To Andrew Bastawrous, a clinical lecturer in international eye health at the London School of Hygiene and Tropical Medicine, the prospect of spending all of his time in England sounds boring. He prefers to use his skills as an ophthalmologist for helping people in developing countries. “The reason I went into eye care and became a doctor was to do this kind of work,” he said. “I had an awareness from a young age that there’s huge inequality worldwide, and I wanted to do a small bit to contribute to changing that.”
The idea for how to best go about doing that arrived while he was doing research in rural Kenya. Bastawrous found himself lugging expensive, cumbersome equipment around the countryside in order to conduct eye examinations in villages. Once he arrived at those remote sites, however, he often found that the villages lacked electricity, creating yet another challenge for carrying out exams. “I started to think about ways to mobilize that equipment,” he said.
Around 180 million people around the world are blind or suffer from significant vision impairments. Much of that burden could be avoided, however, if they had access to eye care. But many people live far from the nearest clinic and cannot afford to make that journey, and eye care professionals in developing countries are in short supply. When doctors do make rounds in the countryside, they face a logistical bottleneck: Their time is eaten up conducting basic examinations rather than performing procedures on those most in need.
Mulling this problem over, Bastawrous arrived at the idea for Peek Vision: using mobile phones as portable, miniature vision-testing centers. In essence, Peek solves the time problem by establishing in advance which cases demand a doctor’s specialized attention, increasing overall efficiency and allowing ophthalmologists to spend more time actually treating patients. Like a Snellen chart at a clinical office, an app installed on the phone displays shrinking letters that give anyone with a bit of training the means to test a person’s vision. If there’s a problem, a cheap camera attachment allows the user to peer into the patient’s eye and take photos. All of that information is stored on the phone and, if a mobile network is available, can be pushed to the cloud.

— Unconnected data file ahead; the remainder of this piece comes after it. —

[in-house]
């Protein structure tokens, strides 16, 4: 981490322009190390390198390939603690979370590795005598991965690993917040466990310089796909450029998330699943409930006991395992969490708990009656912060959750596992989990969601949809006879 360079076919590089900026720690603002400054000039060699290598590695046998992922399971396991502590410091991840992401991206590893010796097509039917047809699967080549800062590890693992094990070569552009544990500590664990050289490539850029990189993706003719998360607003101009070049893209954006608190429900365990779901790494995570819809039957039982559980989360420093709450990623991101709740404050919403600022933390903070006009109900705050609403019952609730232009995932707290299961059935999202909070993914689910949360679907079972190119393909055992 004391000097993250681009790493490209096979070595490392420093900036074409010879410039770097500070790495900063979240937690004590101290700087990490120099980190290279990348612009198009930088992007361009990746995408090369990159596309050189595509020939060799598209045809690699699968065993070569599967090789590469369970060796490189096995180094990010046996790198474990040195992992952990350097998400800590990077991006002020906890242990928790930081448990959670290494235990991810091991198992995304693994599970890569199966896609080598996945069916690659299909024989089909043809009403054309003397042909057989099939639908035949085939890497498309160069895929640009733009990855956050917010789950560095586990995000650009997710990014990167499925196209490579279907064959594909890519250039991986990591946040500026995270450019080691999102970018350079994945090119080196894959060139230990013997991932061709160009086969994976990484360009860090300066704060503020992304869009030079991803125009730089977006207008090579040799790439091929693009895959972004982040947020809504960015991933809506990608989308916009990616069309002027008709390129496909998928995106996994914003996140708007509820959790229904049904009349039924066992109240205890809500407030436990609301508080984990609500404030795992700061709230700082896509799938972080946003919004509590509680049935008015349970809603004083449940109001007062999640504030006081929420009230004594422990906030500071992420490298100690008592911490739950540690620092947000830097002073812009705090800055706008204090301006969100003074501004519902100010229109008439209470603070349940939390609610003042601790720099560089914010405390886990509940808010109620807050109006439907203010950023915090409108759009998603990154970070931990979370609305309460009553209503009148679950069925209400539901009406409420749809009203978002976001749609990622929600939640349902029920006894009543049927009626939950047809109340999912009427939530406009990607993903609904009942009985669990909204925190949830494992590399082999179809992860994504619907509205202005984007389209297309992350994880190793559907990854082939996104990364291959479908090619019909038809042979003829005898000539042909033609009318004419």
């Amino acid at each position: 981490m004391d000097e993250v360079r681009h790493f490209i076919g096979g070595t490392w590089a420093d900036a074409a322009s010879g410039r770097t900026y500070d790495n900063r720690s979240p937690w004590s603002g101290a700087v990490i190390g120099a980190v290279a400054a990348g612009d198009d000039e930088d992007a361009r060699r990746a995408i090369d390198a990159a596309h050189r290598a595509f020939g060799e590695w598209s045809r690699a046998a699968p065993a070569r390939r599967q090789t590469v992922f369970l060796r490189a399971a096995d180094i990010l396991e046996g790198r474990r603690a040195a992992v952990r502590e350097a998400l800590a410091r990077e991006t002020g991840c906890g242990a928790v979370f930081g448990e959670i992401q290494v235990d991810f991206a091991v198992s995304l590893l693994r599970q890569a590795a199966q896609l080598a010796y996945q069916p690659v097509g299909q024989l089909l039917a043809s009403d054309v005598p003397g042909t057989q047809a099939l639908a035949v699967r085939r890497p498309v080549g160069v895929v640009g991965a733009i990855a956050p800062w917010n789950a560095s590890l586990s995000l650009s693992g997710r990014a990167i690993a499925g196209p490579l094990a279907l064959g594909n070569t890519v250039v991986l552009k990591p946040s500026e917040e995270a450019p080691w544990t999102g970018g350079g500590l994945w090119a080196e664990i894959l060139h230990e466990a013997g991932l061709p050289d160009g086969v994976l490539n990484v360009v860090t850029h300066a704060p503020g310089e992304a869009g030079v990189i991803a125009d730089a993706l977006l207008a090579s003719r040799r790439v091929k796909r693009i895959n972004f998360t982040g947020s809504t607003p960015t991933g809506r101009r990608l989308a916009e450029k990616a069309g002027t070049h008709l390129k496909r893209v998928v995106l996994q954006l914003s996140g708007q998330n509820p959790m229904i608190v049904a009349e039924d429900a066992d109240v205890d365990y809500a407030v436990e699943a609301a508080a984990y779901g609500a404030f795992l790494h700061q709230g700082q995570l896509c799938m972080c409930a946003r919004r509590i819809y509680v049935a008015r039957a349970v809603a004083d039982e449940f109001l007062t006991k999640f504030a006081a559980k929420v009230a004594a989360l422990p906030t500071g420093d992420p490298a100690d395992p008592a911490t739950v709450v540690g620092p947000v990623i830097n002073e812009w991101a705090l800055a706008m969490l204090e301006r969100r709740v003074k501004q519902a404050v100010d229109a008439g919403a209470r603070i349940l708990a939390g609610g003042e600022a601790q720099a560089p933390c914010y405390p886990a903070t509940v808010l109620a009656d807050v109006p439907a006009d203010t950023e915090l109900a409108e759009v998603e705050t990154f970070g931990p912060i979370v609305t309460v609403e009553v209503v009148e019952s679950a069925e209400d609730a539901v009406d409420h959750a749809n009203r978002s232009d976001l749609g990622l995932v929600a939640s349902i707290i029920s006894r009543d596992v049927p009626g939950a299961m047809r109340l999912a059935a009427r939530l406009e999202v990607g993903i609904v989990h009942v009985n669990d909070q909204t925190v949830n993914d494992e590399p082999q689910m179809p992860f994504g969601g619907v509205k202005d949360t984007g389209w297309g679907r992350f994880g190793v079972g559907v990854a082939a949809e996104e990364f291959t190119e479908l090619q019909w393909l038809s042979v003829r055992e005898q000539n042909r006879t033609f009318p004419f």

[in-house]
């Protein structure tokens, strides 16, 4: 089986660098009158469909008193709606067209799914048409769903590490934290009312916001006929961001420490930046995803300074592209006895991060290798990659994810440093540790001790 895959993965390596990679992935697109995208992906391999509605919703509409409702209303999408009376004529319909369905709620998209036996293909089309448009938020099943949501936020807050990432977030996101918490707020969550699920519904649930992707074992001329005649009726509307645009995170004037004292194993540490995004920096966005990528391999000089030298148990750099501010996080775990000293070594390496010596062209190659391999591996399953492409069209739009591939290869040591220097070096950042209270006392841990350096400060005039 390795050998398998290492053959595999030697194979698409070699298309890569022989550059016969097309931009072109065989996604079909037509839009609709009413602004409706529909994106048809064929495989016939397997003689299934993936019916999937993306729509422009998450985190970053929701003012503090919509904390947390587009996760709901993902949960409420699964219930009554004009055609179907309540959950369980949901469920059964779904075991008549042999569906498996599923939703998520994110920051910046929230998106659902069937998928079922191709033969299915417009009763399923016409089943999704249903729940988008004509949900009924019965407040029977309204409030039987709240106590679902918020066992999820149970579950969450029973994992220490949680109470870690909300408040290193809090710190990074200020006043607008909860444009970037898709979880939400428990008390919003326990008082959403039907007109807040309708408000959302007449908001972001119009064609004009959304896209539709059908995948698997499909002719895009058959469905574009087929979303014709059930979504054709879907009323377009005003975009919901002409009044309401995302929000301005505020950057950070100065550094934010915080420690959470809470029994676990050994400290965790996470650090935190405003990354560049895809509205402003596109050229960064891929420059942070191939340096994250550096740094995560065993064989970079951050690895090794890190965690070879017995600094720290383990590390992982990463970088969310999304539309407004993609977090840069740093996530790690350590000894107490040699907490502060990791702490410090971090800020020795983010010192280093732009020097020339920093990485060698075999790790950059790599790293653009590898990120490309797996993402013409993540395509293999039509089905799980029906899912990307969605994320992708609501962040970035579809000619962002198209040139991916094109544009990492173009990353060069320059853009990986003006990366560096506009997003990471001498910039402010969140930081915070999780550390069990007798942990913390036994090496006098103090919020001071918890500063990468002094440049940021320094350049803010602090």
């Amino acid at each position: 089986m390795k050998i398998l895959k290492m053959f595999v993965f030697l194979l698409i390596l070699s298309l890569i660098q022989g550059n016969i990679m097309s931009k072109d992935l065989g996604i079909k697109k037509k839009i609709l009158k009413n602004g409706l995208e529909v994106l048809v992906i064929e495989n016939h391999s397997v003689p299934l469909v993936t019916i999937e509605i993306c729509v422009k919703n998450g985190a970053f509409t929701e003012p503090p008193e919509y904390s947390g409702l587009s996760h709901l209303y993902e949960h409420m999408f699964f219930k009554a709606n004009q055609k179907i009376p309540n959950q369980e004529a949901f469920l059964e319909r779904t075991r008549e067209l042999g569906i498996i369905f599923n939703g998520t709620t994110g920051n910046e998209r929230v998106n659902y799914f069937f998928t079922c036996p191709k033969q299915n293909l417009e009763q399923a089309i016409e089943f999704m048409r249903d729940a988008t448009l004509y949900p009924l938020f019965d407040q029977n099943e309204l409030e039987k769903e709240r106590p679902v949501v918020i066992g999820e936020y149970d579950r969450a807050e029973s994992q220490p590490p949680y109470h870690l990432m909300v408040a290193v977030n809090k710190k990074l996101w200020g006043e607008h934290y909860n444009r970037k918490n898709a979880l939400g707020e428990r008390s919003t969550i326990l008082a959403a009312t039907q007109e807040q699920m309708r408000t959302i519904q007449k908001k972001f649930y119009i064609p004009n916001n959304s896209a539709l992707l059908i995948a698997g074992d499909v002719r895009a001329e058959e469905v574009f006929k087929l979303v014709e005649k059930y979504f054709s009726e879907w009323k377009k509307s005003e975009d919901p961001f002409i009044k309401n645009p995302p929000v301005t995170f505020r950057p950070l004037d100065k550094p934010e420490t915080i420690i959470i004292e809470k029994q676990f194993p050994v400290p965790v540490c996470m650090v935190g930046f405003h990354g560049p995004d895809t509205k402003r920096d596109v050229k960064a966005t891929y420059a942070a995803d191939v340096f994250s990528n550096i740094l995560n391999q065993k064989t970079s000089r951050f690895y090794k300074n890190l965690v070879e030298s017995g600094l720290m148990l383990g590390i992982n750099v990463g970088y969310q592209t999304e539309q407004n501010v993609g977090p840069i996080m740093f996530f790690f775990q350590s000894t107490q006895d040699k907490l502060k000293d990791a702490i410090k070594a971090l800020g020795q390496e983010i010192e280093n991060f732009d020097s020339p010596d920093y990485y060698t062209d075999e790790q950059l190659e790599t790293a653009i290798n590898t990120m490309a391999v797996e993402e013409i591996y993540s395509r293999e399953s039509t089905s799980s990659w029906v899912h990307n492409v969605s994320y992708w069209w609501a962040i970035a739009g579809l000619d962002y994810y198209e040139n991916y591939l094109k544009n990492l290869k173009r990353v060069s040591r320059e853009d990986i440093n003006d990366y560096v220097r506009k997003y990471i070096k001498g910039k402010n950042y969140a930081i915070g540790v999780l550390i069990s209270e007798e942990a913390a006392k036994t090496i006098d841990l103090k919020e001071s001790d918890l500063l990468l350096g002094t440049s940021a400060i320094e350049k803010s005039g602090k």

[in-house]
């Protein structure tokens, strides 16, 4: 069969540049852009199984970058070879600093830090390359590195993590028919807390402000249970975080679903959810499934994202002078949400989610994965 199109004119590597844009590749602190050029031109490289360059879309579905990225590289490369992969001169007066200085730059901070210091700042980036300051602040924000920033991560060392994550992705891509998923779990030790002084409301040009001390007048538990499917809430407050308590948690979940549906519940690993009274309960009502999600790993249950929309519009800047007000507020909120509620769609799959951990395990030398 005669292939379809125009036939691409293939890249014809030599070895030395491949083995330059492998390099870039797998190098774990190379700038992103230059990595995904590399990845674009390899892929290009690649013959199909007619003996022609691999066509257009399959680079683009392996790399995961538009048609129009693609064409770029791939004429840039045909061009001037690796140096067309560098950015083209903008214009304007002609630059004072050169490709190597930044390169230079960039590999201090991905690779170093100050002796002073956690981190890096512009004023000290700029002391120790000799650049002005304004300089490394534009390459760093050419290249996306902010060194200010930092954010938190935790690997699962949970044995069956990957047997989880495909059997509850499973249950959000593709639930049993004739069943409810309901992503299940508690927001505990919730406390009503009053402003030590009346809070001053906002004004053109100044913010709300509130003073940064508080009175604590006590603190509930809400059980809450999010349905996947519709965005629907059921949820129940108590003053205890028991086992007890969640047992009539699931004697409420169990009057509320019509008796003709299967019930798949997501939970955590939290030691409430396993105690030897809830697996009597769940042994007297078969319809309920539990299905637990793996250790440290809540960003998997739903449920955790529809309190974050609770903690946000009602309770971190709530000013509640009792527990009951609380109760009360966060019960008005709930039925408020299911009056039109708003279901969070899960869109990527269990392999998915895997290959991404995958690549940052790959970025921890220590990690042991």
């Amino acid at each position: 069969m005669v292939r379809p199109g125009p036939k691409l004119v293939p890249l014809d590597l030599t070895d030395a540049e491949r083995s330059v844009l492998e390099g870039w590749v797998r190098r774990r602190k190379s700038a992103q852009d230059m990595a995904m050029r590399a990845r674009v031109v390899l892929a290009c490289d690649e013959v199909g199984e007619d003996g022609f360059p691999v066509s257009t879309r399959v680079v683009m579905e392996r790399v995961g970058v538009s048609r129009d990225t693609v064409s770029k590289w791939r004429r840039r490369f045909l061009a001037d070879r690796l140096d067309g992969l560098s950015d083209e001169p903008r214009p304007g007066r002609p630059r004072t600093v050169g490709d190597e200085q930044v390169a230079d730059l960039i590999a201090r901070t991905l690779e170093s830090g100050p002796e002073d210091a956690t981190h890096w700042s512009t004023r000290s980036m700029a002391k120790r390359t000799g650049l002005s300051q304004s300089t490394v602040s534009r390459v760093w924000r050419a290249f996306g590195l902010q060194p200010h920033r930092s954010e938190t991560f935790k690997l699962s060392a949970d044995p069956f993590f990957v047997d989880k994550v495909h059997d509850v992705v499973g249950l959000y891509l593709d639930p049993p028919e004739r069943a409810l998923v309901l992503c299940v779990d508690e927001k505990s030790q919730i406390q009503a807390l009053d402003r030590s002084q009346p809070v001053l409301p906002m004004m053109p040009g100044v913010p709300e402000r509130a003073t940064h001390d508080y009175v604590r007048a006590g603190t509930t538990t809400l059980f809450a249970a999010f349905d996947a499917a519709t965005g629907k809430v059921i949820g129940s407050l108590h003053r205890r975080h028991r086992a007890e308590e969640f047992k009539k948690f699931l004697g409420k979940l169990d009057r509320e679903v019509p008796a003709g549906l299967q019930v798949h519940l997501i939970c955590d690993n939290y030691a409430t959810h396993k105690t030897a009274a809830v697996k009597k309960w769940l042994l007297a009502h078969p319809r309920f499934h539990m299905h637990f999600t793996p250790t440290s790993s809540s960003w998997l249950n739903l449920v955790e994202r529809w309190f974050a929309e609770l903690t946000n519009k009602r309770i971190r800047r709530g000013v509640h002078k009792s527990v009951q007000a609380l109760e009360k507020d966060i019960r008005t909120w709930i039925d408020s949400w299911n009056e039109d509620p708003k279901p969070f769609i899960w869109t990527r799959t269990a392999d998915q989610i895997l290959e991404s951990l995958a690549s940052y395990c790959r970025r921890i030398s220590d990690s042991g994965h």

So far, proof-of-concept field trials conducted with the Peek app in Kenya show that it works well. Healthcare workers find it easy to use, Bastawrous said, while patients are happy to undergo an examination with a phone. Nine other research trials are currently underway, including ones in Kenya, Tanzania, Botswana, and India. If all goes well, the app will be available to anyone who wants to use it sometime next year. “There’s lots of questions that still need to be answered in terms of how good it is at picking up certain diseases and how it performs in the hands of certain people,” the doctor said. “We want to make sure that anything we develop is backed up by evidence because we don’t want to overstate what this can do.”
Another major challenge, Bastawrous added, is making sure that the patients Peek identifies as being in need of care actually receive the attention they need. To do this, the company is working with partners around the world and it puts an emphasis on collaborating with local healthcare workers who can provide a sustainable, ongoing source of high-quality care. “It’s not enough for people to just have an operation,” Bastawrous said. “They need to have a really good operation for it to be worthwhile.”
Ultimately, Bastawrous hopes Peek Vision can help contribute to the World Health Organization’s global initiative to end avoidable blindness–defined as loss of vision that can either be prevented in advance or cured with proper eye care–by 2020. While that goal seems impossibly steep considering that an estimated 80 percent of the world’s 45 million cases of blindness are classified as avoidable, Bastawrous is optimistic. Already, he pointed out, 30 million people who would have been blinded or remained blind have had their vision restored to them, thanks to this initiative. “Yes, I do think it will be achieved–it has to,” Bastawrous said. “I see no reason why that success can’t continue or be improved in the future.”
How We Get To Next was a magazine that explored the future of science, technology, and culture from 2014 to 2019. This article is part of our Vital Signs section, on the future of human health. Click the logo to read more.